Magnesium sulfate induces translocation of protein kinase C isoenzymes alpha and delta in myometrial cells from pregnant women

Miguel E. Bermeo, Victor P. Fomin, Gary Ventolini, Shawn G. Gibbs, David S. McKenna, William W. Hurd

Research output: Contribution to journalArticle

8 Scopus citations


Objectives: The purpose of this study was to determine the effect of magnesium sulfate on protein kinase C (PKC) translocation in myometrial cells from pregnant women. Study design: Myometrium was obtained at the time of cesarean delivery from women at term before labor. Cultured myometrial cells were treated with magnesium sulfate (3, 5. and 10 mmol/L). oxytocin (0.1 μmol/L), or 12-O-tetradecanoylphorbol-13-acetate (TPA, 0.1 μmol/L). The translocation of PKC isozymes alpha (calcium dependent) and delta (calcium independent) from cytosol to membrane fractions was assessed with use of Western blot analysis. Results: In unexposed control cells, the majority of PKC alpha and delta was located in the cytosol fraction. Exposure to magnesium sulfate for 60 minutes induced translocation of both PKC alpha and delta at concentrations as low as 5 and 3 mmol/L. respectively. The magnitude of magnesium sulfate induced translocation for PKC delta is similar to that seen after oxytocin or TPA exposure but less for PKC alpha. Exposure to oxytocin for 30 minutes and 60 minutes induced translocation of PKC alpha and delta, respectively. Exposure to TPA for 5 and 30 minutes induced translocation of PKC alpha and PKC delta, respectively. In calcium-free media, only TPA induced translocation of these two isoenzymes. Conclusion: Magnesium sulfate stimulates PKC translocation in cultured myometrial cells from pregnant women. Magnesium sulfate and oxytocin require extracellular calcium to induce translocation of both PKC alpha and delta.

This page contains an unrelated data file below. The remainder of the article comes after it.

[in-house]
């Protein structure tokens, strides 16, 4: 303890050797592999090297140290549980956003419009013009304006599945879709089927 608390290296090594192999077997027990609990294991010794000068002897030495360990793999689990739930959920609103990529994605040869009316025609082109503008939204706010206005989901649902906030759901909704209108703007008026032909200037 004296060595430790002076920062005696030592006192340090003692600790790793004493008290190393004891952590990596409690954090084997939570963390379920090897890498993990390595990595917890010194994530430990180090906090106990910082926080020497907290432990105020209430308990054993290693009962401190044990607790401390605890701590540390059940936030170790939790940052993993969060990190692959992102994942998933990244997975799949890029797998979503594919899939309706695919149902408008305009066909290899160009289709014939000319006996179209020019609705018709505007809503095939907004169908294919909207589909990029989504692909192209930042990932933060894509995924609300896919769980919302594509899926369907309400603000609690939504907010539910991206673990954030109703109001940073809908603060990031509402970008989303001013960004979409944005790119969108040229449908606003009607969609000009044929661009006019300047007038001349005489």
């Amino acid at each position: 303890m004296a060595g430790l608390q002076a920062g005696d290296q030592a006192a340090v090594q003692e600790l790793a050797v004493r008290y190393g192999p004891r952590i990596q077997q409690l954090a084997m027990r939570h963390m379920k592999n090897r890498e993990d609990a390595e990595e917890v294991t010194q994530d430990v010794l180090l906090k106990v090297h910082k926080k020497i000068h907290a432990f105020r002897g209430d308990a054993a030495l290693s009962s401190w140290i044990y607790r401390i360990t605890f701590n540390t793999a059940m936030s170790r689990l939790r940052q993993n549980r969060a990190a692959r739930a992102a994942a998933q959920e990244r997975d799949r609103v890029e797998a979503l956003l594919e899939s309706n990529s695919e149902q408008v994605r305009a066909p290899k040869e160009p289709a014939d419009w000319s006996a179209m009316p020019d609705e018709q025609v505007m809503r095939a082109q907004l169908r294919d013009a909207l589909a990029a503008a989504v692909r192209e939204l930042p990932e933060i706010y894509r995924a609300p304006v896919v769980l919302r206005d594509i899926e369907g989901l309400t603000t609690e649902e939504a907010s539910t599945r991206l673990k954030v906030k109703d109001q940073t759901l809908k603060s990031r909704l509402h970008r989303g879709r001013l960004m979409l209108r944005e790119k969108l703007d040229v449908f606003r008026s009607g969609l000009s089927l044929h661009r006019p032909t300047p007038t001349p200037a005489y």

Original languageEnglish (US)
Pages (from-to)522-527
Number of pages6
JournalAmerican Journal of Obstetrics and Gynecology
Issue number2
Publication statusPublished - Feb 2004



  • Magnesium sulfate
  • Myometrium
  • Oxytocin
  • Pregnancy
  • Protein kinase C
  • Uterus

ASJC Scopus subject areas

  • Obstetrics and Gynecology

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